Gina Bianchini: My favorite polls and questions are ones that take advantage of the unlocking phrase, which is what we talk about as, anybody can ask a great question that's going to get engagement in your community if you use one of the unlocking phrases and you just apply your topic to it. For example, what is the one thing that's an unlocking phrase? People want to answer that question. What is the one thing that you do every morning that sets you up for a great day? Everybody can answer that question unless their answer is, actually, I don't do one thing. But then, they're going to pay attention because everybody else is sharing their one thing. So one thing is an unlocking expression. One of my other favorite questions that actually seems so basic, but gets incredibly great results is, what do you want to get from a community of peers? What do you want to get from a community of peers? It's like, oh, that's a great question. I actually really want to learn how funnels work. Or I really want to learn what are people doing to stay asleep longer, whatever it might be.
Gina Bianchini: Those examples of these unlocking expressions, phrases, really allowed us to come up with 1000 questions. I think about if we can come up with a 1000 questions as a small team of, I think it was three of us-
Maurice Cherry: Wow.
Gina Bianchini: anybody can come up with the questions that are ultimately going to bring their community together and unlock that value, those relationships, that again, people are just not able to get anywhere else.
Maurice Cherry: I like that you refer to the questions as a spark, because you need to have something to stoke that interactivity, not just between members, but also to have the members interact with the person that's asking the question. So even that second question you asked about what do you want to get out of this community of peers? That's a great way to get information that otherwise you would maybe have to get from a survey. And I guess this is a survey of sorts, but you're stoking that information also in the form of an initial interaction.
Gina Bianchini: We actually have it built in as a feature to a Mighty Network. We have a number of features that just don't exist anywhere else, because we're doing something a little bit different, which is we're building communities that are designed to create relationships between strangers, people who don't already know each other, which is different than Slack, which is about small teams or Facebook groups, which is all built around... The entire Facebook group structure is built around... And it has not changed really dramatically in the last 15 plus years, is all around people who already knew each other. People that were a small group in college. So the same software is being used for groups with 80,000 people in them, and it just doesn't work as well. You have to build for the specific use case.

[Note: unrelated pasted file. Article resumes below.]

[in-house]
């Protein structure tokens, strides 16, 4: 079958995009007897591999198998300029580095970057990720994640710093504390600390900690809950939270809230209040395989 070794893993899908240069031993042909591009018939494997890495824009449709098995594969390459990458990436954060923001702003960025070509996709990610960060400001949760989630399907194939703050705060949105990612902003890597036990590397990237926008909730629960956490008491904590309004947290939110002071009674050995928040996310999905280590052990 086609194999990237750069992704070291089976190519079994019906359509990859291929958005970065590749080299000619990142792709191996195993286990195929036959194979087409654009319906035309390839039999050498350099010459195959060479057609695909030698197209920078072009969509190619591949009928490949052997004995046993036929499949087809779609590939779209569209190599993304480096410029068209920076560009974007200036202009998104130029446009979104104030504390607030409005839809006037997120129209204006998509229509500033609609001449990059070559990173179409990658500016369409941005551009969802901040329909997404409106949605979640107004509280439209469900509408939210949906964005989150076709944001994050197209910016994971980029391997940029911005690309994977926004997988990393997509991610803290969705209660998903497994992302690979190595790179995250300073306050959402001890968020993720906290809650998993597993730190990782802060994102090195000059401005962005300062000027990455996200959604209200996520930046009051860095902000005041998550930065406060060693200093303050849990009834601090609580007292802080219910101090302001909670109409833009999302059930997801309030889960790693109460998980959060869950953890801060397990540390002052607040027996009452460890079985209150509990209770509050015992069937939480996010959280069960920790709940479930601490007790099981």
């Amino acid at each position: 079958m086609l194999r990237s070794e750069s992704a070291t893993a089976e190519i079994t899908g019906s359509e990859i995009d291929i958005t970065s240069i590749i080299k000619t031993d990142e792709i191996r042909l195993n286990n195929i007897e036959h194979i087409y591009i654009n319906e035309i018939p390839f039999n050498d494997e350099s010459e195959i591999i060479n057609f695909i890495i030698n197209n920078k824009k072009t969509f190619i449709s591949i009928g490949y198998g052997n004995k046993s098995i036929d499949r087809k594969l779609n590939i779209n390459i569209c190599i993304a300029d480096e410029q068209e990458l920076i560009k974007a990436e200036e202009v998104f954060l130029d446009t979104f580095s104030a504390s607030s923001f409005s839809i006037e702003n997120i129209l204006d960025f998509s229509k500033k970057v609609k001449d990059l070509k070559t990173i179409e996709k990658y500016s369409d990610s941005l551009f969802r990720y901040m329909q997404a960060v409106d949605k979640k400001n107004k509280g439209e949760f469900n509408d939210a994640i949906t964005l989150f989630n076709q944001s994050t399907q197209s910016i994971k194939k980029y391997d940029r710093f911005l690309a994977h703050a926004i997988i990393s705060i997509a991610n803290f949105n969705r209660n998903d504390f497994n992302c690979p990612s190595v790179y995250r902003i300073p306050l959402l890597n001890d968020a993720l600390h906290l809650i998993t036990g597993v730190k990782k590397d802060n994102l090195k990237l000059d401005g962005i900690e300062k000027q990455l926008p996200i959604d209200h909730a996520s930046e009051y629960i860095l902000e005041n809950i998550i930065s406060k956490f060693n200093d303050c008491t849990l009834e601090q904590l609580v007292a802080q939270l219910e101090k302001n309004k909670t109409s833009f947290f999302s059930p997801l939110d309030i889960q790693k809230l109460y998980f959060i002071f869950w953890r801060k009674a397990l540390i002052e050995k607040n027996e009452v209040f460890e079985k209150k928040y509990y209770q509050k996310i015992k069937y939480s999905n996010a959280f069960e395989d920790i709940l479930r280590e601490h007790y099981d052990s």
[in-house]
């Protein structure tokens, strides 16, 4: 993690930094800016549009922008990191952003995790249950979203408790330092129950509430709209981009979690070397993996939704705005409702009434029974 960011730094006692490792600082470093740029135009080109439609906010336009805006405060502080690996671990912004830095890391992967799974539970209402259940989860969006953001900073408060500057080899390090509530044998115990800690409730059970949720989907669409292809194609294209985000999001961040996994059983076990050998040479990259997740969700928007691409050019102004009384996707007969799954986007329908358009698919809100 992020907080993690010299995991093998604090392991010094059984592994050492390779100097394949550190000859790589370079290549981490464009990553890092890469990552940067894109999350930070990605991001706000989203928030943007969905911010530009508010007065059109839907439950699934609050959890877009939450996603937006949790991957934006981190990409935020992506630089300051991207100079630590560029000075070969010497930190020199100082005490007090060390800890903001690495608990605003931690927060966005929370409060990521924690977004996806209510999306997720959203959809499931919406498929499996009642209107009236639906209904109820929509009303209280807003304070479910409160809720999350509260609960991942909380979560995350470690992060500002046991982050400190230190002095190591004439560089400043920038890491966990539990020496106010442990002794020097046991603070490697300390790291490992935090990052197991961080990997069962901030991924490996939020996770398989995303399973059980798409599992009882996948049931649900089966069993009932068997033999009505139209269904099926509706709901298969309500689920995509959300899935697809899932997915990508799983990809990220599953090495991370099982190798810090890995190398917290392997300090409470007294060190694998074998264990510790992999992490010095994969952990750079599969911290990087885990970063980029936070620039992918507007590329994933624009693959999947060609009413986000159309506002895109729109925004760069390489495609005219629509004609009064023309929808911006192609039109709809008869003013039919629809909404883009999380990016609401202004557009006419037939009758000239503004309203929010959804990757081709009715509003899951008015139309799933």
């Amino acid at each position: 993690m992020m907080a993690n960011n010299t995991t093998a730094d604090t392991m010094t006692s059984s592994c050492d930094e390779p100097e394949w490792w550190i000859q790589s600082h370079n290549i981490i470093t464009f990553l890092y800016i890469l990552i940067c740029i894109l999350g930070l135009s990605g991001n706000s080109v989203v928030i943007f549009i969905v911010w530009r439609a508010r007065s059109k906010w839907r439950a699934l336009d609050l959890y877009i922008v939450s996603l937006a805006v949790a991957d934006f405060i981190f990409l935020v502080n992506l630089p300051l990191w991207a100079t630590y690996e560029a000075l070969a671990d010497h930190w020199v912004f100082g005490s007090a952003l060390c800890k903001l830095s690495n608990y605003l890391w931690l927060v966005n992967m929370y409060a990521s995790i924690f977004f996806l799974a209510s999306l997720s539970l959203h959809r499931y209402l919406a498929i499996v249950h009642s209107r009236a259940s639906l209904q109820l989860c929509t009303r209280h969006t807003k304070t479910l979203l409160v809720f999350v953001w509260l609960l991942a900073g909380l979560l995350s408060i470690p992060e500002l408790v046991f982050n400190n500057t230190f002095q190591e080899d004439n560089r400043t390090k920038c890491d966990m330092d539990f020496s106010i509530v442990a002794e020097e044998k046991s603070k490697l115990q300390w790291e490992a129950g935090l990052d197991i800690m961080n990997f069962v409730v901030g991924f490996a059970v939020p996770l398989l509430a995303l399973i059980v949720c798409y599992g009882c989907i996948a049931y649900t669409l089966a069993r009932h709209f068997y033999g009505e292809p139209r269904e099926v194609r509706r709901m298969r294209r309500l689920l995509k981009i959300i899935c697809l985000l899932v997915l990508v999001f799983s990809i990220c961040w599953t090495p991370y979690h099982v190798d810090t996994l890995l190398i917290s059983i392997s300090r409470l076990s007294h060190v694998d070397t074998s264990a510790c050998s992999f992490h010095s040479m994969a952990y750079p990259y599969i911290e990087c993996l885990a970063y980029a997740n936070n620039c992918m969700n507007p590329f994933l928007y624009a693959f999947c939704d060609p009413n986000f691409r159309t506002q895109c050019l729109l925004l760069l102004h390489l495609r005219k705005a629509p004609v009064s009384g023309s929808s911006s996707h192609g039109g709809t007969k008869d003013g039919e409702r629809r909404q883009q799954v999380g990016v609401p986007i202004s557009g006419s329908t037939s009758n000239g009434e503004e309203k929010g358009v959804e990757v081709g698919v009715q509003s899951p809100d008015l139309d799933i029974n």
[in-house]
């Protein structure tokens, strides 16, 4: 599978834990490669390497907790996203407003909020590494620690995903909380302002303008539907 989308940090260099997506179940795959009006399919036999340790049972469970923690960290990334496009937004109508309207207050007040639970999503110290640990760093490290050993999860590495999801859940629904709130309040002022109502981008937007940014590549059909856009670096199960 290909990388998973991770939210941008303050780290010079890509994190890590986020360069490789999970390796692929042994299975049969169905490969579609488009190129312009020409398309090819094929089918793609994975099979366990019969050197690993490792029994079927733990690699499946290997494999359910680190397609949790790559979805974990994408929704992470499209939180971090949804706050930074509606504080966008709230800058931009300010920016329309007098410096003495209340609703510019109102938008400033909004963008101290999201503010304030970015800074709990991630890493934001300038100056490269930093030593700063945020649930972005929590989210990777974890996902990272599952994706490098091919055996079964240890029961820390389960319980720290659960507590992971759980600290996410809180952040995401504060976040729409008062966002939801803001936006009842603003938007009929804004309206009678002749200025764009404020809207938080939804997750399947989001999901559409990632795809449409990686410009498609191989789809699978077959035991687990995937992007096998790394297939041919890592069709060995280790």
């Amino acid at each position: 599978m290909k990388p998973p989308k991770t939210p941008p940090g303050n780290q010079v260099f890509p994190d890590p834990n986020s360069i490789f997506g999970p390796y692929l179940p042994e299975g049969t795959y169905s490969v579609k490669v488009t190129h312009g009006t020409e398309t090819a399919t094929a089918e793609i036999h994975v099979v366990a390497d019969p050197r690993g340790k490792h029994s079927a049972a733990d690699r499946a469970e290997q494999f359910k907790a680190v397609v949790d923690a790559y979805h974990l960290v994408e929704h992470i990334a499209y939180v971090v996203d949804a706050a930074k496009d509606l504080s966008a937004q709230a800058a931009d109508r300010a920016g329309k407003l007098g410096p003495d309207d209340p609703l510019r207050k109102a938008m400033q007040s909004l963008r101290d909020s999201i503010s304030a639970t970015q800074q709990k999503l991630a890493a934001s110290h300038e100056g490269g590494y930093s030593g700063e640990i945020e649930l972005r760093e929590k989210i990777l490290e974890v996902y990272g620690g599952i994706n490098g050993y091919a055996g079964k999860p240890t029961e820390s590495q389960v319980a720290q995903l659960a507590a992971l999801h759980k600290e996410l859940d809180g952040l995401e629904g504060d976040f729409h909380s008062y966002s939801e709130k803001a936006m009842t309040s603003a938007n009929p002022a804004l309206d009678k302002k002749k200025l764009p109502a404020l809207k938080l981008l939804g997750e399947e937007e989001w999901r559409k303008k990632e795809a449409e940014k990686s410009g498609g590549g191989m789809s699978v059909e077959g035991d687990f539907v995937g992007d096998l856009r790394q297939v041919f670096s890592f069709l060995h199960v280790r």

Gina Bianchini: In our case, we want people to use Mighty Networks to bring people together for deeper relationships and ideally it's software that is built for strangers to become collaborators and strangers to become friends. And so one of the features we have is an icebreaker question. Any member who joins has that kind of an icebreaker question, like what do you want to get from a community peers? So from the very first minute somebody joins a Mighty Network they're being encouraged and warmly welcomed to contribute. That doesn't mean that they have to, but it's setting the cultural tone for a community that is really, really important.
Maurice Cherry: You mentioned those earlier types of questions that kind of sparked that interaction. What are some of the components of a good question that really engages community members to contribute and to connect?
Gina Bianchini: It's a great question. The thing about unlocking phrases is that I don't even have to finish the rest of the sentence and your brain is already starting on these, to answer these questions. What is your favorite? What is your least favorite? If you could. What do you value most in a friend, in a partner, in a job? You see where this... you can really add whatever topic you want to add to them. What is your number one? What is your go to? What is your dream vacation? What is your dream job? What is your dream partner? What is your best? What kind of? How many? They're very concrete, as you can tell by these examples. And I'm happy to share the guide itself. Drop me a DM. I'm just Gina B on Twitter, or join us in Mighty Community at community.mightynetworks, yeah, community.mightynetworks.com. I don't know why for a minute, I forgot the URL. I was like, wait, no, that's right.